For a middle-aged runner, especially one who may be new to the sport, running can seem quite daunting. Also, you may have heard naysayers mention that it is not good to pick up such a rigorous sport at an older age, such as at 40 or 50 years old and above. But this is not true. As long as you take the necessary precautions, you can, in fact, enjoy running at absolutely any age. In fact, Singapore’s oldest marathon runner, Chan Meng Hui, is 85 years old and he just completed his 100th Full Marathon race, at the end of last year.
Here are some running tips for older runners, especially those who may be relatively new to the sport.
1. Get clearance from the doctor
It is important to get the clean bill of health first, from a doctor, if you are an older person who is looking to take up endurance running as a way to stay fit and healthy. This applies regardless of whether you are a new runner or whether you have taken an extended break from the sport. The chances are high that the doctor will give you the approval, as long as you do not have any medical problems, but it is always better to get a check up first, before you begin running.
2. Adjust your running goals
If you used to do running when you were younger, do not expect the same timings that you were clocking previously. That’s because as a person ages, he or she will tend to use aerobic capacity and muscular strength. So it is wise to lower your expectations of yourself and set goals that are realistic to your current age group. For example, if you were able to run a 4-hour marathon when you were in the 20s, it may be wise to lower your expectation to about 5 to 6 hours to begin with if you are picking up running again, after a 10-year absence from the sport.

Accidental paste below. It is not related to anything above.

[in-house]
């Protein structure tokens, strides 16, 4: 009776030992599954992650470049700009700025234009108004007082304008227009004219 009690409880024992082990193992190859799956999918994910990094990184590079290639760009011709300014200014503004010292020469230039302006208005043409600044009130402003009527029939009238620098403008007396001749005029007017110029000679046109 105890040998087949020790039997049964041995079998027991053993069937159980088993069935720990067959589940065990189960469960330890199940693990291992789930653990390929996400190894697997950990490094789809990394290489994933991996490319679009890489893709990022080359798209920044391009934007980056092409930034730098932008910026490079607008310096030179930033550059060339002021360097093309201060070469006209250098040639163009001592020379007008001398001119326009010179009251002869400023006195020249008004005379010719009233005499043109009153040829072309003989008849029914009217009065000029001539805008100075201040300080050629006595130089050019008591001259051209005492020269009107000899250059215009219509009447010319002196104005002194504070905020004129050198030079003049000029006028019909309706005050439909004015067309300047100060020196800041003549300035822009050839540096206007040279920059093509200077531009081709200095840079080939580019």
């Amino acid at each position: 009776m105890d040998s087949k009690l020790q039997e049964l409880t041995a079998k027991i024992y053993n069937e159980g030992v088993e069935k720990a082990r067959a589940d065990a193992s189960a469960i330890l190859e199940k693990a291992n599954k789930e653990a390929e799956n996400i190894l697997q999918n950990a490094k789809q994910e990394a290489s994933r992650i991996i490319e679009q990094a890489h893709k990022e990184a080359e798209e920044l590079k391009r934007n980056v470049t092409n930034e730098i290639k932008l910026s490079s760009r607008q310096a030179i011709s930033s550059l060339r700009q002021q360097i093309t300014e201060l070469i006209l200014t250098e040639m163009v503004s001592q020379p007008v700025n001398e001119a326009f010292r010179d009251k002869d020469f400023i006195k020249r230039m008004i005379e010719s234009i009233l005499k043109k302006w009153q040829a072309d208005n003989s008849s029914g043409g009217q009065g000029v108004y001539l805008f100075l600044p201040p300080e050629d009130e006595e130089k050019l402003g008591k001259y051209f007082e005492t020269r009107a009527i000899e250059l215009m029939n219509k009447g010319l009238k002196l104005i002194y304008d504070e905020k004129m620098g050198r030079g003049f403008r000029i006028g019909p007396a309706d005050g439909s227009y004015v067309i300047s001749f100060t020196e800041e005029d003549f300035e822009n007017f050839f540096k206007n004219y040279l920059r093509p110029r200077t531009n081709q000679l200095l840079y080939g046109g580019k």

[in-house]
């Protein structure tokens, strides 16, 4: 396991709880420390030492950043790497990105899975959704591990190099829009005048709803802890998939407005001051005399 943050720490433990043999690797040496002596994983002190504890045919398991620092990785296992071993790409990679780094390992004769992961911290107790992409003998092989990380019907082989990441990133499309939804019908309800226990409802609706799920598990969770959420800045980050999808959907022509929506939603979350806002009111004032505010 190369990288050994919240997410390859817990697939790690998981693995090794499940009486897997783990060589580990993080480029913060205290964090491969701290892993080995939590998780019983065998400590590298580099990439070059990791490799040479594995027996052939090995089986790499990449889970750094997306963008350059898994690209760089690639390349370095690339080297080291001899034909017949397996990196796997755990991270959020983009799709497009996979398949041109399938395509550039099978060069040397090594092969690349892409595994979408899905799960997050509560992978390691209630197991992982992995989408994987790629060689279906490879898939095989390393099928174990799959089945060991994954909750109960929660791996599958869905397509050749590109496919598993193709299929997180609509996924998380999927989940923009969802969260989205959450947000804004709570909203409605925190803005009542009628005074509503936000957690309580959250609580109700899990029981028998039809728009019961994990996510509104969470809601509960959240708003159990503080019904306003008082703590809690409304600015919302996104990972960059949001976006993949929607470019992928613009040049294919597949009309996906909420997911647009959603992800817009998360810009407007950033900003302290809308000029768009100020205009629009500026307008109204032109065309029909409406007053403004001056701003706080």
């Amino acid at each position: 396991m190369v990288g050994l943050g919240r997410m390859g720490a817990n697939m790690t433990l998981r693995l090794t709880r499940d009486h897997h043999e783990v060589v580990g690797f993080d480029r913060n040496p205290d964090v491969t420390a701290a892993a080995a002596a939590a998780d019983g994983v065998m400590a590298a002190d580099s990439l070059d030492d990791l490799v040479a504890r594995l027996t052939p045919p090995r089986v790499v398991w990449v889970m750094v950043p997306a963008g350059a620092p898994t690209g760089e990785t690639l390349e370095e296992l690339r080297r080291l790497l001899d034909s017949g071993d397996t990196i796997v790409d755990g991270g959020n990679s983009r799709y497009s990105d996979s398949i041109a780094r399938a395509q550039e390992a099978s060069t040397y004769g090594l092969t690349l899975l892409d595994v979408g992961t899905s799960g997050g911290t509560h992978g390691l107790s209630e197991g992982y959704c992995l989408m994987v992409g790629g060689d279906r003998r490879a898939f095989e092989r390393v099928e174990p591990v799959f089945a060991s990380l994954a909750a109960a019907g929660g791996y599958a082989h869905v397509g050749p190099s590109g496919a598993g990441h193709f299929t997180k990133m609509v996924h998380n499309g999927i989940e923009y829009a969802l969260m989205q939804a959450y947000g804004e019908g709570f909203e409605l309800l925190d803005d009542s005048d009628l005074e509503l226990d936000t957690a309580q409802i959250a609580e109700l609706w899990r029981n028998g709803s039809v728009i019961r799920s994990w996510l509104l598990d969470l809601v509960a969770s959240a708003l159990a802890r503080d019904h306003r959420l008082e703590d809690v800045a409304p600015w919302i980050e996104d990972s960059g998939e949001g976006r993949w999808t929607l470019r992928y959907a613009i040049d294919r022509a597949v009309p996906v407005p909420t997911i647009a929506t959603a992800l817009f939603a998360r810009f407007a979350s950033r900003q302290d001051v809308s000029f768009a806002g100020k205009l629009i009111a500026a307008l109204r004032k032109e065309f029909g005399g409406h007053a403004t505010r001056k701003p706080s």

3. Take time to recover
If you used to run every day during your younger days, you cannot expect your body to cope with the same level of rigour as you age. So try and listen to your body and do not force it, if you are feeling the aches and pains from a particularly hard workout the previous day. Try and take a break from running if you need to, and engage in cross training activities instead such as swimming and cycling, if you want to get your heart rate up. Perhaps running every second day, with two days of cross training in between, may be a better regime for your ageing body – rather than running daily.
4. Do strength training
While strength training exercises involving push ups, pull ups, squats, lunges and planks will definitely benefit all runners, they are especially important for older runners. That’s because people will lose muscle mass as they age, and doing such activities will help to not only slow down the rate of decline, but will also improve your muscular strength. This will also ease the pressure being exerted on your joints and aid with your performance during running as well as resistance to injuries that may otherwise plague you.
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